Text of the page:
The Negro Speaks of Rivers is a poem written in 1920 by Langston Hughes, and is considered his earliest mature work. In the poem, Hughes does not just explore his own past, but also that of the black race. He wrote the poem at the age of seventeen, having been inspired to write it when a train he was travelling on crossed over the Mississippi river. Although he did not actually write it in or about Harlem, Hughes explores themes that were closely related to the Harlem renaissance. The Negro Speaks of Rivers celebrates the soul and voice of the African-American community at a time when there were intense injustices, inequality and racial intolerance in the United States. It connects the heritage and soul of the black community to four rivers in Africa, the Middle East and America. It tells the story of enslavement and freedom that African Americans have gone through while also heralding their strength and wisdom.
The poems speaker states that he has known rivers that are as old as the world and older than the blood flowing in humans veins. He claims that his own soul has grown deep like those rivers he has mentioned. The speaker talks about bathing in river Euphrates river when civilization began, and later builds a hut along river Congo in which he could listen to as he went to sleep. He also talks about checking out the Nile watching the pyramids rise close by. In addition, he heard the muddy river Mississippi when American president Abraham Lincoln was traveling to New Orleans. This way, he relates himself to his ancestors and firmly places them in crucial historical, cultural and religious sites all across the world. This articulate and insightful description is an indication of the speaker formidable intellect and enables him make a definitive link between people belonging to his race and other human civilizations. During the early 20th century when Hughes wrote the poem, white Americans viewed African Americans as less than human.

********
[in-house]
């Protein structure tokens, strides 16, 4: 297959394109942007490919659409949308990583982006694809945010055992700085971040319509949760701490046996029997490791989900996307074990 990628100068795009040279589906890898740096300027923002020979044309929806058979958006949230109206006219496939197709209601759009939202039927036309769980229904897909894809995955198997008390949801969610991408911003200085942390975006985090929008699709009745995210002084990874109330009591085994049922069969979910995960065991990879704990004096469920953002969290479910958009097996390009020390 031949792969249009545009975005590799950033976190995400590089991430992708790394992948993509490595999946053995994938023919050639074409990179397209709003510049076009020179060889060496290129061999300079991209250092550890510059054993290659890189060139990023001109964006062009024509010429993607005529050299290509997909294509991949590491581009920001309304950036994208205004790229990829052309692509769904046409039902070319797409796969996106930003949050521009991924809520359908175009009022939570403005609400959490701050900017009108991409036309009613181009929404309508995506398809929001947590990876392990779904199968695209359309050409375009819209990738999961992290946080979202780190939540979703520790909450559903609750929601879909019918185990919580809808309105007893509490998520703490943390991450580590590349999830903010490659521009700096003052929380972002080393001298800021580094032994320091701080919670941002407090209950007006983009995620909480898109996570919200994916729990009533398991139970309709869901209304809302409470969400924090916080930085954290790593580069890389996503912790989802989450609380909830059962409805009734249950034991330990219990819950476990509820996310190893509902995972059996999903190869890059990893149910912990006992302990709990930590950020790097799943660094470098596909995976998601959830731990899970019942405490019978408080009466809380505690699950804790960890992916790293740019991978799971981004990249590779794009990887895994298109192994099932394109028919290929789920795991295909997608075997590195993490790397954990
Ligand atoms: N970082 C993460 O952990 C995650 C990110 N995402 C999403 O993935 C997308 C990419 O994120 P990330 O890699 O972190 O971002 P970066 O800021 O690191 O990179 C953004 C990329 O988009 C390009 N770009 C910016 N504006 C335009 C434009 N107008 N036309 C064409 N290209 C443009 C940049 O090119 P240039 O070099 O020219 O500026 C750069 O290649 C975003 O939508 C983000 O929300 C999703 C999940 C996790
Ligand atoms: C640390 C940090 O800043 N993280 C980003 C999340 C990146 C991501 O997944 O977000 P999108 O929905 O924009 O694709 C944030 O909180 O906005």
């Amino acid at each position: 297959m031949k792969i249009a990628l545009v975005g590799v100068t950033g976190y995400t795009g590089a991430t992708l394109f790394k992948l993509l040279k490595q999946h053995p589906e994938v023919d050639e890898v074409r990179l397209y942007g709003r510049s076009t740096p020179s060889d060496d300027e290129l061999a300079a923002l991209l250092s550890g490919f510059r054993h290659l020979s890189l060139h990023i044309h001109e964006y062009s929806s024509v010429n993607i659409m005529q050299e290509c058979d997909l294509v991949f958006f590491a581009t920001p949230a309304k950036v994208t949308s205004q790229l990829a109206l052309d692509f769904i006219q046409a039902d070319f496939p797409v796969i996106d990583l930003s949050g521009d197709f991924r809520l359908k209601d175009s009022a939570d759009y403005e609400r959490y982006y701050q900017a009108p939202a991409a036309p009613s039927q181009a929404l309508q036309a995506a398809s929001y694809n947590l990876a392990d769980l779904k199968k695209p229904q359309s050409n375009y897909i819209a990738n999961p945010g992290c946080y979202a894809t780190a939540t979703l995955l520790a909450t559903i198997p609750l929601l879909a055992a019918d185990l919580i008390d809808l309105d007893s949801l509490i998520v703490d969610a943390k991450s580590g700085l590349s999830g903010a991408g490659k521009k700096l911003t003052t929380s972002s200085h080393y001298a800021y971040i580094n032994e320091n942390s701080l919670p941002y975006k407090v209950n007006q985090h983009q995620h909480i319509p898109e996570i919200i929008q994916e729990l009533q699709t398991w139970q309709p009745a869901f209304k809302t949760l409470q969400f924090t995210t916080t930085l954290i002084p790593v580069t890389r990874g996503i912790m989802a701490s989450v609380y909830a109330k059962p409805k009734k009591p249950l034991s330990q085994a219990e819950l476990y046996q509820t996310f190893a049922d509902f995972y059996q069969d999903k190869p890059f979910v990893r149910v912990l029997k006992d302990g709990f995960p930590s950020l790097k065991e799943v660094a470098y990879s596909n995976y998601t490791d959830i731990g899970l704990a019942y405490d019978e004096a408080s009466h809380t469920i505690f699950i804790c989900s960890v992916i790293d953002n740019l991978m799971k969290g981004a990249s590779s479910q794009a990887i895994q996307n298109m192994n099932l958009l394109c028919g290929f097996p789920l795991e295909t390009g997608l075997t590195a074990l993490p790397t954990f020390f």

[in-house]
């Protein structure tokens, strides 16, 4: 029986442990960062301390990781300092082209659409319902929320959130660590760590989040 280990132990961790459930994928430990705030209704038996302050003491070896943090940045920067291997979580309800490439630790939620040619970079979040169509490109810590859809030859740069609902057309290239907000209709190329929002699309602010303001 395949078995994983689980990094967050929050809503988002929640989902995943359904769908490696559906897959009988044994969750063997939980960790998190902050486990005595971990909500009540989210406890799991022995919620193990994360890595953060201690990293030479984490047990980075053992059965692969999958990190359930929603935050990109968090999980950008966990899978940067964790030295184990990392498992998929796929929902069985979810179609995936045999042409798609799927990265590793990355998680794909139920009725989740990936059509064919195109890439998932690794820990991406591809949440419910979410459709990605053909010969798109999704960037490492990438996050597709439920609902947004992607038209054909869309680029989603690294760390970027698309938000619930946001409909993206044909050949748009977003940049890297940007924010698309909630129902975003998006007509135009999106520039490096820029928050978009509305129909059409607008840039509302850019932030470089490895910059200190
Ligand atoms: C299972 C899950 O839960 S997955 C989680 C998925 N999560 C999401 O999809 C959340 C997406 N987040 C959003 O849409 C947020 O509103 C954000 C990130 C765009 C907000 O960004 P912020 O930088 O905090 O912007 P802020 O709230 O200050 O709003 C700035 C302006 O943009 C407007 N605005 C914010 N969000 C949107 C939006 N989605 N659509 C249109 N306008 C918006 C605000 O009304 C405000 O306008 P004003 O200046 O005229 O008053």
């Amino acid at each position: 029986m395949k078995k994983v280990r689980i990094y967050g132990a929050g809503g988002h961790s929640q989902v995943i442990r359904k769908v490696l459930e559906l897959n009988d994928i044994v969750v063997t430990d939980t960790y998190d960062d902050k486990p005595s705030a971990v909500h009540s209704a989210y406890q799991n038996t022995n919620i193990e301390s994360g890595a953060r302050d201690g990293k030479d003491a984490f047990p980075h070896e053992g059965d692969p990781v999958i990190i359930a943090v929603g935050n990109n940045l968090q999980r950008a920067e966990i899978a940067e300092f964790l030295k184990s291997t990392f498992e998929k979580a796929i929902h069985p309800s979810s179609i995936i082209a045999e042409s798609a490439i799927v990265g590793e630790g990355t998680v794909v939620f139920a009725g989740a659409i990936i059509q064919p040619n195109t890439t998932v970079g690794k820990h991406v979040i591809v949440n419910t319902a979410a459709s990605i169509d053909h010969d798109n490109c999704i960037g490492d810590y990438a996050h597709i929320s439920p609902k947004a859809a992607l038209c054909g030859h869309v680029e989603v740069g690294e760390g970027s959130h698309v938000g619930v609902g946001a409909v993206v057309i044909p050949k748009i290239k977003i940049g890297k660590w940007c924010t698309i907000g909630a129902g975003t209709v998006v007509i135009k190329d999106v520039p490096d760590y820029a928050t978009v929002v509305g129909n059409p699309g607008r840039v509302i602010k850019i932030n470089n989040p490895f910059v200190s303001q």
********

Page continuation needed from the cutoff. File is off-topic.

By looking at the poems title, it is apparent that it sets a solemn but appreciative tone for the poem. The title says The Negro Speaks of Rivers rather than I Speak of Rivers. This shows that the speaker is not only a Negro but also not a single specific Negro. It also means that he is speaking on behalf of all Negroes. All in all, he is not just speaking on behalf of any Negroes. Given the allusions to Mississippi river and Abraham Lincoln are not just to Negroes but also America at large shows that Hughes is talking on behalf of all African Americans. The Negro Speaks of Rivers is a proclamation of the entire African American history as it flourished and grown along the above-mentioned rivers that gave life to people of this race.
The articulation of ancient as used in the poem proves that Hughes is talking about the roots and history of black Americans. The term ancient can be defined as something old, primitive and decrepit; clearly a term to be used when talking about the history of a certain race and their journey. The word is repeated twice in the poem to emphasize that the wait for equality among African Americans has been long and difficult. This is despite the fact that the ethnic race has been there since ancient times since they had been fighting for racial equality for a long time.